Project Lucy's Kitchen Set
Skill Level: Intermediate
Skill Level: Intermediate
This two-handed potholder is perfect for taking a fresh tray of baked cookies out of your oven. Use your quilting machine to create this fun herringbone design and then use your embroidery machine to make a matching tea towel. Download printable instructions.
Potholder Instructions #1-24. Cut two pieces of fabric at 8" x 30" for the front & back of the pot holder.
Cut one piece of batting and 1 piece of insulated batting also at 8" x 30".
Cut two pieces of fabric at 8" x 10" for the “pocket" linings.
Cut two pieces of batting at 8" x 10" for the “pockets".
Cut eight strips of three different fabric prints at 1.5" wide x 7" long (for a total of 24 strips).
Using a ruler and a fabric marker, draw a line down the center of each 8" x 10" batting piece, dividing the 8" side in half, fig. 1.
Take two fabric #1 strips.
Align one short end with the long side of the coordinating piece at a 90-degree angle.
Stitch the short end to the long side with a 1/4" seam allowance creating a V, fig. 2.
Flip both strips right side up. Press the seam toward the right side of the V.
Align the top edges of this V with the top corners of the batting and the center point of the V with the drawn line on the batting.
The center point should be about 3.5" below the top edge of the batting. Pin in place, fig. 3.
Align a color #2 strip with the long side of the V containing the seam right sides together.
Stitch along the long side through the layers and batting, fig. 4.
Press open, fig. 5.
Place a color #2 strip right sides together along the opposite side aligning the short end and long side.
Stitch along the long side, fig. 6.
Press open, fig. 7.
Continue repeating this pattern until all strips are sewn and the batting is covered.
The last strips will cover only a corner of the batting, fig. 8.
Flip the finished piece wrong side up and trim the excess fabric along the batting edges creating a 8" x 10" front, fig. 9.
Flip the piece right side up and trim off the excess batting at the V, fig. 10.
Use this trimmed piece as a template for cutting the V off the lining piece.
Place the quilted front and the lining right sides together.
Stitch across the V at the top with a 1/4" seam allowance. Leave all other sides unstitched, fig. 11.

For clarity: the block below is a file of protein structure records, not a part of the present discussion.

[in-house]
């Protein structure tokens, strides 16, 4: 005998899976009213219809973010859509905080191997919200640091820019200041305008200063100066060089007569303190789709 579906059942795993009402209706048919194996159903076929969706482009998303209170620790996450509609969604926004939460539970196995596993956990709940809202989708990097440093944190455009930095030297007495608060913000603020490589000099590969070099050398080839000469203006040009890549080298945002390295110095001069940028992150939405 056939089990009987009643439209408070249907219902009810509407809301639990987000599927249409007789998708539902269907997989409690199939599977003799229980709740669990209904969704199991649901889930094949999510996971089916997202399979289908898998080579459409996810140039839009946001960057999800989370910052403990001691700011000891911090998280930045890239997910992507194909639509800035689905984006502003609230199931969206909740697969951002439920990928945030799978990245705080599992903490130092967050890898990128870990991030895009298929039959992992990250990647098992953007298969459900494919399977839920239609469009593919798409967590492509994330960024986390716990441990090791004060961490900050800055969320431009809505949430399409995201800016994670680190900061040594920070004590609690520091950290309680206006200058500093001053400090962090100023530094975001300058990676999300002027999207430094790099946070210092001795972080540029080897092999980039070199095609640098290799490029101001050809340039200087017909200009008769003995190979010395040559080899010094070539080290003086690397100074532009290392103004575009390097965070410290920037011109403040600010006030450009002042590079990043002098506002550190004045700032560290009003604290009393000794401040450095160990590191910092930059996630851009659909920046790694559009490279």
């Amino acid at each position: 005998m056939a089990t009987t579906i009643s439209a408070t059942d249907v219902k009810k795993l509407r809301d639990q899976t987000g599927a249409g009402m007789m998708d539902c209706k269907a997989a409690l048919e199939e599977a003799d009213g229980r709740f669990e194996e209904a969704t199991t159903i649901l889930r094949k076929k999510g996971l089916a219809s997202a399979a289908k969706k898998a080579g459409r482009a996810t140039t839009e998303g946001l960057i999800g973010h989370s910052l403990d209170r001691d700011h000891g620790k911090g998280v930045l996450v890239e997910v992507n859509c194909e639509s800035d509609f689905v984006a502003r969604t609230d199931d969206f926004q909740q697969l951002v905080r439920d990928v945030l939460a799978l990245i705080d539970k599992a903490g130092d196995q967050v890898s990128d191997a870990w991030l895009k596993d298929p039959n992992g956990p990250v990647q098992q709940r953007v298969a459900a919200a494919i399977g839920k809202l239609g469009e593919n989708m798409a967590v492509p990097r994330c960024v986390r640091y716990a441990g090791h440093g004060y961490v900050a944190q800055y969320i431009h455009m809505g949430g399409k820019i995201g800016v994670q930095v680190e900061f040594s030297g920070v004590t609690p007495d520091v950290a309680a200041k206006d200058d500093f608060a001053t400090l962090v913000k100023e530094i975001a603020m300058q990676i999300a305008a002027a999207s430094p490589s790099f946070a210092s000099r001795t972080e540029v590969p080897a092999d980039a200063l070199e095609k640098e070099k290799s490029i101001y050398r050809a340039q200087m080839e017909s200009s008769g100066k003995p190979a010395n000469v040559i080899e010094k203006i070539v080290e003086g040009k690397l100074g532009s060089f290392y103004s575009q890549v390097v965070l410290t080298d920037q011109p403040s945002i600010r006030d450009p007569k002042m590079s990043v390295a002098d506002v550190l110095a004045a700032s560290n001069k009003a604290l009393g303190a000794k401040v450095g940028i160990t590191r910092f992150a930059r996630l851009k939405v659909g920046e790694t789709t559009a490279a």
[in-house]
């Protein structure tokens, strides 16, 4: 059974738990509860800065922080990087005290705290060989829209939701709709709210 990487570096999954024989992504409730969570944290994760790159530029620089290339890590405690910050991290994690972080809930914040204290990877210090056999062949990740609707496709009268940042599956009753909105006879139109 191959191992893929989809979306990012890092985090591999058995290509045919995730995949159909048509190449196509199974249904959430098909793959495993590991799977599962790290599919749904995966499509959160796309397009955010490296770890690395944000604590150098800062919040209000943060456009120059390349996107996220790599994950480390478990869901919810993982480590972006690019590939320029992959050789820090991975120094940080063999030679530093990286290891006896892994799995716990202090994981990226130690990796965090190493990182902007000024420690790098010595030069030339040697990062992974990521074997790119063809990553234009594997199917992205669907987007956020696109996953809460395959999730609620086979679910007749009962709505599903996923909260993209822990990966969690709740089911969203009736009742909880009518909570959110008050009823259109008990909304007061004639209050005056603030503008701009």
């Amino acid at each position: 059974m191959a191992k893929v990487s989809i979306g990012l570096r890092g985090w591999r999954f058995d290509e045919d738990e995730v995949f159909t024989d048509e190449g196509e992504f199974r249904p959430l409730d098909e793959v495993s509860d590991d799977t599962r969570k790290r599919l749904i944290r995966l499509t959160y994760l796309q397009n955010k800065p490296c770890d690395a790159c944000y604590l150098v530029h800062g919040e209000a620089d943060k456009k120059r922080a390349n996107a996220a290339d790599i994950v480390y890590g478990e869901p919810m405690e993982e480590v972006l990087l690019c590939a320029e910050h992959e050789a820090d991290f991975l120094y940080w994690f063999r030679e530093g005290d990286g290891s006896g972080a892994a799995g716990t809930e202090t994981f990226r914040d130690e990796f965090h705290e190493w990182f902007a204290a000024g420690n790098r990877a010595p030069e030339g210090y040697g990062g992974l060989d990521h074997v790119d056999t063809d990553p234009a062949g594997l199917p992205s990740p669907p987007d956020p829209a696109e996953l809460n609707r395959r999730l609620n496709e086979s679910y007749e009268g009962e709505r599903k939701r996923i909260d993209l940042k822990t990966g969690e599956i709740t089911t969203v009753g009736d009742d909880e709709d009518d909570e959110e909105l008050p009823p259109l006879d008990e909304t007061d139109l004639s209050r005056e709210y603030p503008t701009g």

Clip into the seam allowance at the point to reduce bulk then turn right side out, pressing the top seam well.
Baste along the other three sides, close to the raw edge, fig. 12.
Set aside and repeat all above steps for the second piece.
Once both pot holder pockets are finished, layer all the pieces to get them ready for binding. The order should be:
Backing 8" x 30" piece - wrong side up
Top 8" x 30" piece - right side up
Both “pockets" aligned at either end, right side up, with the V facing in toward each other
Pin the layers loosely and use a drinking glass as a template to round all four corners of the pot holder, fig. 13.
Baste along all outer edges to keep the layers from shifting. I like using a zig-zag stitch for this because it flattens down some of the bulk.
Place the pre-made 1/2" double fold bias tape right sides together along the edges of the pot-holder and pin or clip all around.
Overlap or seam the edges at the end, as preferred.
Stitch the bias tape to the pot holder along the crease closest to the outer edge, fig. 14.
Fold the rest of the bias tape toward the back side of the pot holder, encasing all raw edges, and pin in place.
Topstitch the bias tape from the front side making sure to catch the edge of the bias tape on the back side.
Tip: Since there are so many layers involved and the binding tends to shift easily, I found that topstitching with a zigzag stitch has a better chance of catching the back edge.
Embellished Tea Towel Instructions #25-29: Use embroidery snips to fussy cut 1/4" (or more as desired) around fabric design.
TIP: Make sure you wash and dry both the towel and the fabric before beginning, as they might shrink at different rates later and the appliqué might end up puffy or stretched out.
Use a fabric glue stick to loosely adhere your fabric design to the tea towel. It is easier than using pins and you can easily reposition it to get the perfect look.
Stitch the design on using a zig-zag stitch on the sewing machine.
If desired, embellish the edges of the towel with decorative ribbon or lace.